Alternatively, you could use a different company for your free e-mail, such as www.Hushmail.com.  Hushmail advertises privacy online through encryption. However, in 2007 this company was documented giving total access to all of its user records to the government. Yahoo’s free e-mail at www.Yahoo.com, is loaded with huge, full-page commercials. Ugh!  At present all free e-mail providers have pluses and minuses.
On a lighter note, as featured in The New York Times and the Wall Street Journal, www.Taskrabbit.com is an innovative temporary employment Web site for both individuals and companies.  For individuals, the site gets 20 percent of all payments.  Taskrabbit is located in major cities throughout the U.S.  For a list of which cities and towns, see the Web site itself.  Their concept sounds ideal for those who like to set their own hours and have more autonomy, as most employees set their own rates for each task performed. The site gives you average rates so you know what to charge per service performed. Users may post tasks they would like to pay others to do, such as:  shopping, returns or exchanges and furniture assembly.  All employees are given a background check.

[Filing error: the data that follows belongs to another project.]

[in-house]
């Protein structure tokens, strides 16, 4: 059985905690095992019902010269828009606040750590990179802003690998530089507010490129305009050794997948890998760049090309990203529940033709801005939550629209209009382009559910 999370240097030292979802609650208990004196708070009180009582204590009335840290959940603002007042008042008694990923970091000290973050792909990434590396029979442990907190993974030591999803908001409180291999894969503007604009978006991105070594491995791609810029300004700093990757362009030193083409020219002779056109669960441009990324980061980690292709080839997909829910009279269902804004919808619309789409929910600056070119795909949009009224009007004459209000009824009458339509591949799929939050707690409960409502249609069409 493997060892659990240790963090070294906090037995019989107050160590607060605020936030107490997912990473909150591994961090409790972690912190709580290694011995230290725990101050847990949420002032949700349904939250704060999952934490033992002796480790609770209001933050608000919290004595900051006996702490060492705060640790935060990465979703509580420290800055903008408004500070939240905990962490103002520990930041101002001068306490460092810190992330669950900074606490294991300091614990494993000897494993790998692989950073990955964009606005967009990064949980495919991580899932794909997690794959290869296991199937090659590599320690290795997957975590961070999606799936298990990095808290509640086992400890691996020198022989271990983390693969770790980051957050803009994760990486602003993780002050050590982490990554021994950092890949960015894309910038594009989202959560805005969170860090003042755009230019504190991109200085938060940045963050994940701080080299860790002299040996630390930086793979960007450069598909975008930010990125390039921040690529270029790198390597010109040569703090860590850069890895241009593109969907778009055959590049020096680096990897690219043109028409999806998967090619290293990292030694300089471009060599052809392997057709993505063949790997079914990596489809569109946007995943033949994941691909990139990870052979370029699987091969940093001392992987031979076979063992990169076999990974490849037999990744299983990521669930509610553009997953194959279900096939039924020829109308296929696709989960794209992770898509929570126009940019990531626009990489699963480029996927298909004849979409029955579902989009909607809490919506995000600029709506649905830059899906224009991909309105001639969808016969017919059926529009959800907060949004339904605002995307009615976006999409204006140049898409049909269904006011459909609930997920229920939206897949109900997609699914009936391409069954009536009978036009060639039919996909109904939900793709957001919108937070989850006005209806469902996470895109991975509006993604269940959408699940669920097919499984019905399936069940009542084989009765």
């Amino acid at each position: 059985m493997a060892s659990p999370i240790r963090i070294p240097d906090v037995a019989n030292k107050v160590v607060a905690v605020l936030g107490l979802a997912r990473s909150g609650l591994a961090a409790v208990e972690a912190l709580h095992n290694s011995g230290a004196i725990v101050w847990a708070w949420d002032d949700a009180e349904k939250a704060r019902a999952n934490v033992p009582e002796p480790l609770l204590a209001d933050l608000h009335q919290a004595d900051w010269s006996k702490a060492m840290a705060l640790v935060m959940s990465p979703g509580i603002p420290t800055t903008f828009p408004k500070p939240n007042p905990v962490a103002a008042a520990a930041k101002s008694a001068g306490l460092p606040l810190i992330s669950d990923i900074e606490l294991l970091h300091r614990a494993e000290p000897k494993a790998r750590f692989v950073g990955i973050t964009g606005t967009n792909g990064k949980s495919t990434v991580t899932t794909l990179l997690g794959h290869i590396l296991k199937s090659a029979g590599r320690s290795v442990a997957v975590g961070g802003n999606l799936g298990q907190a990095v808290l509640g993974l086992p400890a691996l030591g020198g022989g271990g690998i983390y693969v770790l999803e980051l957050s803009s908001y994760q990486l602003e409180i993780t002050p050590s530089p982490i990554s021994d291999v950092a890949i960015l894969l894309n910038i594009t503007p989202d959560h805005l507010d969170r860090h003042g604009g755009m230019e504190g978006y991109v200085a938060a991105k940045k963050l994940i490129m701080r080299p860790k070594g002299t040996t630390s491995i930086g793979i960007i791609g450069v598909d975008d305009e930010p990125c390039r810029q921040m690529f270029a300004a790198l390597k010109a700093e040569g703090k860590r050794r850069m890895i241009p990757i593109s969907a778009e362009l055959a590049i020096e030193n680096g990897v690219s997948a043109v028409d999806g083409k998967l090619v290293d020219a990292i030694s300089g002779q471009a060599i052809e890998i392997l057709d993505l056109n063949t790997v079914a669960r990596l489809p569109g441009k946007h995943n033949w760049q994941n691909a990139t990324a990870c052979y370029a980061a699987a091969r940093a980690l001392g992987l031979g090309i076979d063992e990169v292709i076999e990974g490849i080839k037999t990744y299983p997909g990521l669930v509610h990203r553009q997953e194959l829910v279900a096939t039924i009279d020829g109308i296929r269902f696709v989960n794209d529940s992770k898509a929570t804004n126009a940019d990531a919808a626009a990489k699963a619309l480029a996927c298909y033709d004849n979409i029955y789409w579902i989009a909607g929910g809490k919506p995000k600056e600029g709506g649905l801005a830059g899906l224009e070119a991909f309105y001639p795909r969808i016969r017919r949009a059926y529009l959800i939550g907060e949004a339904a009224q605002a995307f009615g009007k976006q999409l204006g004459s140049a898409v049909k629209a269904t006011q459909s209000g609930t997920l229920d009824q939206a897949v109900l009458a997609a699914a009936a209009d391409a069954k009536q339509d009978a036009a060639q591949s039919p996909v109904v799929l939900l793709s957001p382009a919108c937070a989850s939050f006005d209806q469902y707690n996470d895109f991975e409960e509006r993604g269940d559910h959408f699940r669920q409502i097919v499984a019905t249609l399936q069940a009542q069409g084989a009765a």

Ted J. Bloom, MLS., MSEd., CPL., has been a published columnist in New York since 1999. A college librarian in Downtown Brooklyn and Manhattan with two graduate degrees, some of his credentials include creating and running a career preparation computer lab for at-risk youth through the U.S. Department of Labor, as well as being a SUNY Communications Instructor and a YMCA Director.

Wednesday, June 5th 2013

Tuesday, June 11th, 2013

2013-06-05 / Front Page

Teeth3.10.13
Internet In Bloom For The Layperson

By Ted J. Bloom, MLS., MSEd.

Graduation tends to be a festive time of year. However, experts state half of all college students graduate and half of those graduates are finding jobs that do not require a college degree. In fact, a Rutgers University survey indicates half of all college graduates have any full-time job.